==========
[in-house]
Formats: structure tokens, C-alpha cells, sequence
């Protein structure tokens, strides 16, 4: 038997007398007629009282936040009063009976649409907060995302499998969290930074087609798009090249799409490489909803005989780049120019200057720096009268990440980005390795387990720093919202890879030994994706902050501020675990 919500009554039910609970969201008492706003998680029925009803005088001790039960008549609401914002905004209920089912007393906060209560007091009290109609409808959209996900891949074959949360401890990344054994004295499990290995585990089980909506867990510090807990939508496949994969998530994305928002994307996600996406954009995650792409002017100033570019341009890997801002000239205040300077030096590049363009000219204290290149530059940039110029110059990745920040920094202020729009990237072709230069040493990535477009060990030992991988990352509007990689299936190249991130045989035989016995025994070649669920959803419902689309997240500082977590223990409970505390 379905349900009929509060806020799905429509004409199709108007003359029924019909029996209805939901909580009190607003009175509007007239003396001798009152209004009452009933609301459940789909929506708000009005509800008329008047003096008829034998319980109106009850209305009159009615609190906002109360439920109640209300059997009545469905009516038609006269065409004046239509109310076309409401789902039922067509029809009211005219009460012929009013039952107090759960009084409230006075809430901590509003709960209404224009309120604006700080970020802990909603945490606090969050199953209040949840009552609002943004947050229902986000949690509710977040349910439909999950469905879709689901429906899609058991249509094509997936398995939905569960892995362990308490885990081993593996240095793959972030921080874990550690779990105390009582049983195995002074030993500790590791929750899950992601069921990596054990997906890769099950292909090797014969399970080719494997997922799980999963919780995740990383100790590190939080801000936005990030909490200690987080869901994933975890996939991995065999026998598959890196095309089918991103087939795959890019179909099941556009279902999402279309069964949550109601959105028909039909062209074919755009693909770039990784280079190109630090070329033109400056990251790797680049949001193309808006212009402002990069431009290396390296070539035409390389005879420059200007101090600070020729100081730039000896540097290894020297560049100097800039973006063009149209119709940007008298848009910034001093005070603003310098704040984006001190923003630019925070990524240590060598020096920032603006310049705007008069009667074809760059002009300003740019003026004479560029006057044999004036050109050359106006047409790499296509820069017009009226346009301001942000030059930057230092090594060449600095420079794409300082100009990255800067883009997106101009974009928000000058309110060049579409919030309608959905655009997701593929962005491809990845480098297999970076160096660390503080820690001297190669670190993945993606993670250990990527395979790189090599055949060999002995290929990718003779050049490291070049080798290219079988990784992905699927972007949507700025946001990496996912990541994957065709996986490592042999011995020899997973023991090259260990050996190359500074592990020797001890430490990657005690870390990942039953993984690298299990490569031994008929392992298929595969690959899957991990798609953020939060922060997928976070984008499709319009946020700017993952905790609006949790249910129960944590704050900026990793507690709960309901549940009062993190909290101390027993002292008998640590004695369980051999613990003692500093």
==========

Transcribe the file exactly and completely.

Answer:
[in-house]
Formats: structure tokens, C-alpha cells, sequence
């Protein structure tokens, strides 16, 4: 038997007398007629009282936040009063009976649409907060995302499998969290930074087609798009090249799409490489909803005989780049120019200057720096009268990440980005390795387990720093919202890879030994994706902050501020675990 919500009554039910609970969201008492706003998680029925009803005088001790039960008549609401914002905004209920089912007393906060209560007091009290109609409808959209996900891949074959949360401890990344054994004295499990290995585990089980909506867990510090807990939508496949994969998530994305928002994307996600996406954009995650792409002017100033570019341009890997801002000239205040300077030096590049363009000219204290290149530059940039110029110059990745920040920094202020729009990237072709230069040493990535477009060990030992991988990352509007990689299936190249991130045989035989016995025994070649669920959803419902689309997240500082977590223990409970505390 379905349900009929509060806020799905429509004409199709108007003359029924019909029996209805939901909580009190607003009175509007007239003396001798009152209004009452009933609301459940789909929506708000009005509800008329008047003096008829034998319980109106009850209305009159009615609190906002109360439920109640209300059997009545469905009516038609006269065409004046239509109310076309409401789902039922067509029809009211005219009460012929009013039952107090759960009084409230006075809430901590509003709960209404224009309120604006700080970020802990909603945490606090969050199953209040949840009552609002943004947050229902986000949690509710977040349910439909999950469905879709689901429906899609058991249509094509997936398995939905569960892995362990308490885990081993593996240095793959972030921080874990550690779990105390009582049983195995002074030993500790590791929750899950992601069921990596054990997906890769099950292909090797014969399970080719494997997922799980999963919780995740990383100790590190939080801000936005990030909490200690987080869901994933975890996939991995065999026998598959890196095309089918991103087939795959890019179909099941556009279902999402279309069964949550109601959105028909039909062209074919755009693909770039990784280079190109630090070329033109400056990251790797680049949001193309808006212009402002990069431009290396390296070539035409390389005879420059200007101090600070020729100081730039000896540097290894020297560049100097800039973006063009149209119709940007008298848009910034001093005070603003310098704040984006001190923003630019925070990524240590060598020096920032603006310049705007008069009667074809760059002009300003740019003026004479560029006057044999004036050109050359106006047409790499296509820069017009009226346009301001942000030059930057230092090594060449600095420079794409300082100009990255800067883009997106101009974009928000000058309110060049579409919030309608959905655009997701593929962005491809990845480098297999970076160096660390503080820690001297190669670190993945993606993670250990990527395979790189090599055949060999002995290929990718003779050049490291070049080798290219079988990784992905699927972007949507700025946001990496996912990541994957065709996986490592042999011995020899997973023991090259260990050996190359500074592990020797001890430490990657005690870390990942039953993984690298299990490569031994008929392992298929595969690959899957991990798609953020939060922060997928976070984008499709319009946020700017993952905790609006949790249910129960944590704050900026990793507690709960309901549940009062993190909290101390027993002292008998640590004695369980051999613990003692500093």